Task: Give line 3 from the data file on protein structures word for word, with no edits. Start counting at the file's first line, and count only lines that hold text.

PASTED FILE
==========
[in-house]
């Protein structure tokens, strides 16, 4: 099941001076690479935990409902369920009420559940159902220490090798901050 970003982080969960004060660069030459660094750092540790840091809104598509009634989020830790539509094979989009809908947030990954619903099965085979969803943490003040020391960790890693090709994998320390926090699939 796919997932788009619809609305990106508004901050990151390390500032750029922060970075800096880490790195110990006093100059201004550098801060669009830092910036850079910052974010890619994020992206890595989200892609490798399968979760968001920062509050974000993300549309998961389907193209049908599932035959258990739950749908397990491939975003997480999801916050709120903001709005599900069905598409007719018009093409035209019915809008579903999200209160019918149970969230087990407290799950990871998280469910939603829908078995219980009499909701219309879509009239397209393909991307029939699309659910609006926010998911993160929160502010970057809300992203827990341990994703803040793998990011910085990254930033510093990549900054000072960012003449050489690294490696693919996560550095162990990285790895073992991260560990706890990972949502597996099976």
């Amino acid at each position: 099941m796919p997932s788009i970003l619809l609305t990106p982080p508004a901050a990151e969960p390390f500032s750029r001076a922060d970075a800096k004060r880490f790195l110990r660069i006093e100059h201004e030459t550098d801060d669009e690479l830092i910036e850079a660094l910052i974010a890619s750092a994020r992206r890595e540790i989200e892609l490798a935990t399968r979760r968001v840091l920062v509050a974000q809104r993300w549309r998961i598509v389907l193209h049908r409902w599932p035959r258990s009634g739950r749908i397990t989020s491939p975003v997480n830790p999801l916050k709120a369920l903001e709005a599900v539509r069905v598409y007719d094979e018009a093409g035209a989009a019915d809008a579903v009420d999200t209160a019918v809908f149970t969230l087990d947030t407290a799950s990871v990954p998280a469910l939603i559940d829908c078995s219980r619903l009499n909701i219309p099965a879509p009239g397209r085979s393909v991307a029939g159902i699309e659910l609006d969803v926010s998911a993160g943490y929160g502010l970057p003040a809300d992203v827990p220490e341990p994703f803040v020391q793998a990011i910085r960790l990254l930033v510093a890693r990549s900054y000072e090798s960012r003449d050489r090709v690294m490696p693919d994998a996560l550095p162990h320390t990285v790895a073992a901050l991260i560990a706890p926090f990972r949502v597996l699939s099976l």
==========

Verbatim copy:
């Amino acid at each position: 099941m796919p997932s788009i970003l619809l609305t990106p982080p508004a901050a990151e969960p390390f500032s750029r001076a922060d970075a800096k004060r880490f790195l110990r660069i006093e100059h201004e030459t550098d801060d669009e690479l830092i910036e850079a660094l910052i974010a890619s750092a994020r992206r890595e540790i989200e892609l490798a935990t399968r979760r968001v840091l920062v509050a974000q809104r993300w549309r998961i598509v389907l193209h049908r409902w599932p035959r258990s009634g739950r749908i397990t989020s491939p975003v997480n830790p999801l916050k709120a369920l903001e709005a599900v539509r069905v598409y007719d094979e018009a093409g035209a989009a019915d809008a579903v009420d999200t209160a019918v809908f149970t969230l087990d947030t407290a799950s990871v990954p998280a469910l939603i559940d829908c078995s219980r619903l009499n909701i219309p099965a879509p009239g397209r085979s393909v991307a029939g159902i699309e659910l609006d969803v926010s998911a993160g943490y929160g502010l970057p003040a809300d992203v827990p220490e341990p994703f803040v020391q793998a990011i910085r960790l990254l930033v510093a890693r990549s900054y000072e090798s960012r003449d050489r090709v690294m490696p693919d994998a996560l550095p162990h320390t990285v790895a073992a901050l991260i560990a706890p926090f990972r949502v597996l699939s099976l």